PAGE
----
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San Francisco Pier 7 Fishing - Revisited!

Article and photos by Jerry Back
03/15/16 -- What a difference a day makes! It’s been almost three weeks since my last visit to San Francisco’s picturesque Pier 7, so I thought I’d take a walk from my nearby office location during a lunch break to check out the fishing. We’ve just had several days of moderate rainfall due to El Niño (San Francisco is already 50% above average for the month of March!) and skies were mostly cloudy. Would the recent rains affect the fishing? The peak low tide was a couple hours earlier, so would the incoming tide be of any help to the anglers?

Pier 7, by Jerry Back
A slow day of fishing on Pier 7

Nearing the entry point of the pier, I could already see there weren’t very many lines in the water as I gazed out toward the far end of the pier. This does not bode well because if there are fish to be caught, word gets out quickly in nearby Chinatown and you would expect to see dozens of lines, side-by-side on Pier 7, reeling and casting, casting and reeling.

Pier 7 by Jerry Back
Plenty of room and an awesome view

As I walked down the first 100 feet of this 840 foot pier, I could begin to see a rod here and there, so I knew I would at least get to see some disappointed fishermen and maybe ask them a few questions about how the day was going. Well, by the time I made it to the end of the pier, the atmosphere was certainly muted--gone was the joyous laughter and loud bragging from three weeks prior when there had been dozens of anglers, each who seem to be reeling in Jacksmelt with every cast! Instead, I was met by a more subdued group, most watching quietly and patiently the tips of their rods for the slightest bit of action. Which, for most, never came.

Jacksmelt reeled in on Pier 7, photo by Jerry Back
One of three jacksmelt reeled in during my lunch hour.
Jacksmelt in the bag, photo by Jerry Back
Into the bag with the other three fish.

But there was indeed some action for a lucky few, but nothing to get too excited about. I watched two different anglers each reel in rather smallish-looking Jacksmelt. Their bags each held three or four fish--nothing to write home about. I watched a few other anglers catch a whole lot of nothing during the 45 minutes I was out there. I sure hope the bite eventually came after I left and that’s the way it often happens on Pier 7. Nothing, then frantic action and triumphant jubilation, and then a quiet period again. Well, for some anglers just cracking a smile qualifies for triumphant jubilation--I think you get the picture.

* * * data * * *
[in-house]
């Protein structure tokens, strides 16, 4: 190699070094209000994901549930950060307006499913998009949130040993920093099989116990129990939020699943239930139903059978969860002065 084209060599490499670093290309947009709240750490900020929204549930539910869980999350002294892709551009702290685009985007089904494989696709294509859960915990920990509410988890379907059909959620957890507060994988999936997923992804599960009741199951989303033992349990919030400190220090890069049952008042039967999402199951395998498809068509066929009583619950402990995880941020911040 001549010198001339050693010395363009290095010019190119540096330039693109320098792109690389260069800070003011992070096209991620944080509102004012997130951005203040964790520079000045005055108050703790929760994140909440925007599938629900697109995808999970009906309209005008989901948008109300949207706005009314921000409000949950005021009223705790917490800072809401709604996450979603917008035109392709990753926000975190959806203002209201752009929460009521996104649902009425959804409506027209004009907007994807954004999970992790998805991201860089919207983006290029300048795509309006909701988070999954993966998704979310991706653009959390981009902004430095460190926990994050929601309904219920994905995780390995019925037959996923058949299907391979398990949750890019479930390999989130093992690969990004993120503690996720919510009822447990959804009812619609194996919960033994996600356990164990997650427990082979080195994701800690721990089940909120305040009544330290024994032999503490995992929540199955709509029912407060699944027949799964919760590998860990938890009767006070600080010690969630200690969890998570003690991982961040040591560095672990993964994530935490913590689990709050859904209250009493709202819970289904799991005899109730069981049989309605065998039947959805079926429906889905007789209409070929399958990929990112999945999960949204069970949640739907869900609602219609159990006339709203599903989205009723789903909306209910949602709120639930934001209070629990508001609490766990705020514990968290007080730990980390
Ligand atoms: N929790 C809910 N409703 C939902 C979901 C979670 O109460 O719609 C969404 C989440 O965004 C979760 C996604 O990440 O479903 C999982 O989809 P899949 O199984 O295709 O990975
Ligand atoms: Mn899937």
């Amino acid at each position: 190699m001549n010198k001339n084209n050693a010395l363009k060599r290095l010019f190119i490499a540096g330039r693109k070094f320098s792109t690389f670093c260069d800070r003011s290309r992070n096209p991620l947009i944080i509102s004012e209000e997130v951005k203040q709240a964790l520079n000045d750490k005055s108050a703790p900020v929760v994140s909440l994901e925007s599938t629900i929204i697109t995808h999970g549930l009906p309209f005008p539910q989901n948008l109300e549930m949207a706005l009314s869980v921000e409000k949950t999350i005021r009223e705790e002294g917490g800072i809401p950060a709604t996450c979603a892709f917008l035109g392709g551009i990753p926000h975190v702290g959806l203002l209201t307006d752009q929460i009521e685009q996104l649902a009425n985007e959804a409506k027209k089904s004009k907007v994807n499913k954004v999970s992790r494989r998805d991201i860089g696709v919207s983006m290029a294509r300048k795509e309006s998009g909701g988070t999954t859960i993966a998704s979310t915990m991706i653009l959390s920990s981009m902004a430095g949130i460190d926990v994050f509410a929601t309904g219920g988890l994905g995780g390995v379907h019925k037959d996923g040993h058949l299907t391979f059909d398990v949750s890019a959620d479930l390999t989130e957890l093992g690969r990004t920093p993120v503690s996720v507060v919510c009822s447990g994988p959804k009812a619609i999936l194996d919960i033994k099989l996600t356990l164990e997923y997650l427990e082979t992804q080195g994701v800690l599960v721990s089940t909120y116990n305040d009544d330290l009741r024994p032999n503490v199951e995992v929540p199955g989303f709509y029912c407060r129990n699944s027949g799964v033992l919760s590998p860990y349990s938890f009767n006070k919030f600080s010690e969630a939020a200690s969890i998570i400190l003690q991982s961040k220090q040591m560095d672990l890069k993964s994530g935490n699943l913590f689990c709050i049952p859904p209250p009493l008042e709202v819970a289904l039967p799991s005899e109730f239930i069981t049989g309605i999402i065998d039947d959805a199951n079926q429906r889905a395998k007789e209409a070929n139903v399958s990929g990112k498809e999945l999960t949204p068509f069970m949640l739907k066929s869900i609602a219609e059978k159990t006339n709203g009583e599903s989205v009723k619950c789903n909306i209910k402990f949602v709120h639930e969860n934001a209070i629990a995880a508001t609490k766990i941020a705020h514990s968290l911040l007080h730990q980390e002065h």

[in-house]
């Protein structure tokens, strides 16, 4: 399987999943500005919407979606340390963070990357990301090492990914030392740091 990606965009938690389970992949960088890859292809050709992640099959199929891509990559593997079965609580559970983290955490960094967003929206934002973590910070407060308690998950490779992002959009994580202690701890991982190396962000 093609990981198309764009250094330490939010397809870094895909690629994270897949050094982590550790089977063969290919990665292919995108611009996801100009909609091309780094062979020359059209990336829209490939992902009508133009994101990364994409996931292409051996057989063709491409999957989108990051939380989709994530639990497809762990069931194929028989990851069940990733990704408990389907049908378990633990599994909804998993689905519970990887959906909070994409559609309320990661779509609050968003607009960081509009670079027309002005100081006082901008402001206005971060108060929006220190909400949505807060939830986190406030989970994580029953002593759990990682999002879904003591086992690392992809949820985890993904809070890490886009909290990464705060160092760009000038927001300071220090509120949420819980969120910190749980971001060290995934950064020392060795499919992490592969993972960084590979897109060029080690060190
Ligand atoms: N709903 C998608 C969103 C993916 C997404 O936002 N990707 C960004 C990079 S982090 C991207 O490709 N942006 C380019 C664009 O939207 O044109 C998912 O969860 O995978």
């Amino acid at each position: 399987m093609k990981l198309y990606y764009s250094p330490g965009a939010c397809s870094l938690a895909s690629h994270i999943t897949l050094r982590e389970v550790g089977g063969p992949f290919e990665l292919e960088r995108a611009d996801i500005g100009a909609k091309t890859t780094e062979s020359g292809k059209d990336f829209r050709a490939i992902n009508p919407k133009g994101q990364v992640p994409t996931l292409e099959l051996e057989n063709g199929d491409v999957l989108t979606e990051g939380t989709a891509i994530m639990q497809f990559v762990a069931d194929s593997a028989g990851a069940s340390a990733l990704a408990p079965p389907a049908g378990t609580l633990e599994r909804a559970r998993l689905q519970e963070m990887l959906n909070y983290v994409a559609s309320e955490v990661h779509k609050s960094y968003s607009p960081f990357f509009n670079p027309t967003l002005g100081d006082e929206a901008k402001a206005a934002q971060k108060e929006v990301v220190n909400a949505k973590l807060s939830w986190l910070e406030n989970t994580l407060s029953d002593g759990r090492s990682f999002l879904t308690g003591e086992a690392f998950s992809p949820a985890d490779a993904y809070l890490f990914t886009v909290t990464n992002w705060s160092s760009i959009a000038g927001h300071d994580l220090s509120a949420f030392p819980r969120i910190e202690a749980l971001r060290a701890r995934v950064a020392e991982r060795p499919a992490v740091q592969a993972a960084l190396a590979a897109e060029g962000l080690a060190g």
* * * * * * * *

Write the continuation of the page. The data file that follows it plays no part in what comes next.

Hoop net casting, photo by Jerry Back
Crab hoop net blast off in 3,2,1...
Hoop net cast off, photo by Jerry Back
Crab hoop net launched into the bay

I also watched one man rig up a crab hoop net with what seemed to be baited using a whole chicken. I’m not sure what he was aiming to catch, though. Dungeness crab are always illegal to catch in the Bay (any point inside the Golden Gate Bridge is off-limits). And Rock crab are normally legal to catch in the Bay year round, but the recreational rock crab fishery still remains closed. Eating bad crab seemed the least of this fellow’s worries, though. The way he left the chicken so exposed and accessible in his hoop net suggests he was possibly interested in feeding the sea lions (who are known to steal the bait from crab hoop nets unless the bait is kept tightly secured). I joke, of course--this guy definitely wanted some kind of crab. I had to get back to my office, though, so I wouldn’t get a chance to find out his real intentions!

San Francisco Belle Paddle Boat, by Jerry Back
The San Francisco Belle paddle boat docked next door at Pier 3
Coit Tower, by Jerry Back
Pier 7 is a stone throw away from Coit Tower.
Pier 7, by Jerry Back
Looking back toward the end of Pier 7

I’ll keep returning to Pier 7 in the coming weeks through spring and summer, as I know I’ve seen harvested in years past a wide selection of species such as leopard shark, bat ray, striped bass, mackerel, and anchovies.

Jerry Back is a television research executive residing in San Francisco, California. Other outdoor interests include fishing for Striped Bass (a.k.a., “stripers”) and anything else he can catch on the beaches of San Francisco. Jerry can be contacted at

Jerry also wrote an article for MyOutdoor Buddy titled "How to Catch Dungeness Crab with Rod and Reel," which can be found here. An archive of his recent articles published on can be found here.

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